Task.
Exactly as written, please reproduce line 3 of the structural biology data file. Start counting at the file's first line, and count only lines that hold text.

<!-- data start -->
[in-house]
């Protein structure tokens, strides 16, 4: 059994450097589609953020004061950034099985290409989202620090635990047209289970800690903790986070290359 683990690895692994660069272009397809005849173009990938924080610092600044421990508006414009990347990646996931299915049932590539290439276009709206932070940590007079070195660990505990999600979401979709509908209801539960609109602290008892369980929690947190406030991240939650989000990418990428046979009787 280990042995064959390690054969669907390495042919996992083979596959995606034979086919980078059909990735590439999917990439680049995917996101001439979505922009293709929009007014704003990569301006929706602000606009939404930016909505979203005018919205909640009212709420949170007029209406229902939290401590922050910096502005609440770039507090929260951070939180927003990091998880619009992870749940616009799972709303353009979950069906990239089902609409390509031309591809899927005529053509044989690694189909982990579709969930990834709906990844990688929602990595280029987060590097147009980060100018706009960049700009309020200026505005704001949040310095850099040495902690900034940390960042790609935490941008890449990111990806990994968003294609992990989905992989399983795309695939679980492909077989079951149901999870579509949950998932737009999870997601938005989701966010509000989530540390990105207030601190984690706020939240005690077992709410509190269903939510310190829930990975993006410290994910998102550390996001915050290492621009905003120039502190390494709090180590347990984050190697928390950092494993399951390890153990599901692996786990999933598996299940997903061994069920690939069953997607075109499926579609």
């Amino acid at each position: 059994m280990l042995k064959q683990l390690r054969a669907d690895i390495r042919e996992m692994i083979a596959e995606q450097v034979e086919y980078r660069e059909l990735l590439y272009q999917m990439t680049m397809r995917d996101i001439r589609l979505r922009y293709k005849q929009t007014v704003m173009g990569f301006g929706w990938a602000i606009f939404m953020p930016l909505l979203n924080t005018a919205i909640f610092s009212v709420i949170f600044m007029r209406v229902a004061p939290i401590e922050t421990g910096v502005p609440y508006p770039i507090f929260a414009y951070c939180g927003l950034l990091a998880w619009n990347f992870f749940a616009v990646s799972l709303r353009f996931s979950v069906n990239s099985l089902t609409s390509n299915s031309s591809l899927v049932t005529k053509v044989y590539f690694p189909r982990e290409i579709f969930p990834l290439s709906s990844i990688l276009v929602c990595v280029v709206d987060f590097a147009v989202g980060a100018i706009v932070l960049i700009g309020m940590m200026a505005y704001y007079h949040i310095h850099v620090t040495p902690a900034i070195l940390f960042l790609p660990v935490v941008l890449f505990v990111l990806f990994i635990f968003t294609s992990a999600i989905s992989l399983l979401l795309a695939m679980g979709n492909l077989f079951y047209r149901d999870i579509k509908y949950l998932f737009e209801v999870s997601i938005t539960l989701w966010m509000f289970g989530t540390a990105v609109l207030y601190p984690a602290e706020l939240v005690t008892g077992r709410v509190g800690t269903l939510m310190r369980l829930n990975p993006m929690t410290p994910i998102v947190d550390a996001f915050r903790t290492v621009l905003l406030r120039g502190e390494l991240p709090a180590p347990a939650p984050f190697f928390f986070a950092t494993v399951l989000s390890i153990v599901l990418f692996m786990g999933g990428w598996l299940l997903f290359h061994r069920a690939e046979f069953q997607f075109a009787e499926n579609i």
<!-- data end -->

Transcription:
């Amino acid at each position: 059994m280990l042995k064959q683990l390690r054969a669907d690895i390495r042919e996992m692994i083979a596959e995606q450097v034979e086919y980078r660069e059909l990735l590439y272009q999917m990439t680049m397809r995917d996101i001439r589609l979505r922009y293709k005849q929009t007014v704003m173009g990569f301006g929706w990938a602000i606009f939404m953020p930016l909505l979203n924080t005018a919205i909640f610092s009212v709420i949170f600044m007029r209406v229902a004061p939290i401590e922050t421990g910096v502005p609440y508006p770039i507090f929260a414009y951070c939180g927003l950034l990091a998880w619009n990347f992870f749940a616009v990646s799972l709303r353009f996931s979950v069906n990239s099985l089902t609409s390509n299915s031309s591809l899927v049932t005529k053509v044989y590539f690694p189909r982990e290409i579709f969930p990834l290439s709906s990844i990688l276009v929602c990595v280029v709206d987060f590097a147009v989202g980060a100018i706009v932070l960049i700009g309020m940590m200026a505005y704001y007079h949040i310095h850099v620090t040495p902690a900034i070195l940390f960042l790609p660990v935490v941008l890449f505990v990111l990806f990994i635990f968003t294609s992990a999600i989905s992989l399983l979401l795309a695939m679980g979709n492909l077989f079951y047209r149901d999870i579509k509908y949950l998932f737009e209801v999870s997601i938005t539960l989701w966010m509000f289970g989530t540390a990105v609109l207030y601190p984690a602290e706020l939240v005690t008892g077992r709410v509190g800690t269903l939510m310190r369980l829930n990975p993006m929690t410290p994910i998102v947190d550390a996001f915050r903790t290492v621009l905003l406030r120039g502190e390494l991240p709090a180590p347990a939650p984050f190697f928390f986070a950092t494993v399951l989000s390890i153990v599901l990418f692996m786990g999933g990428w598996l299940l997903f290359h061994r069920a690939e046979f069953q997607f075109a009787e499926n579609i």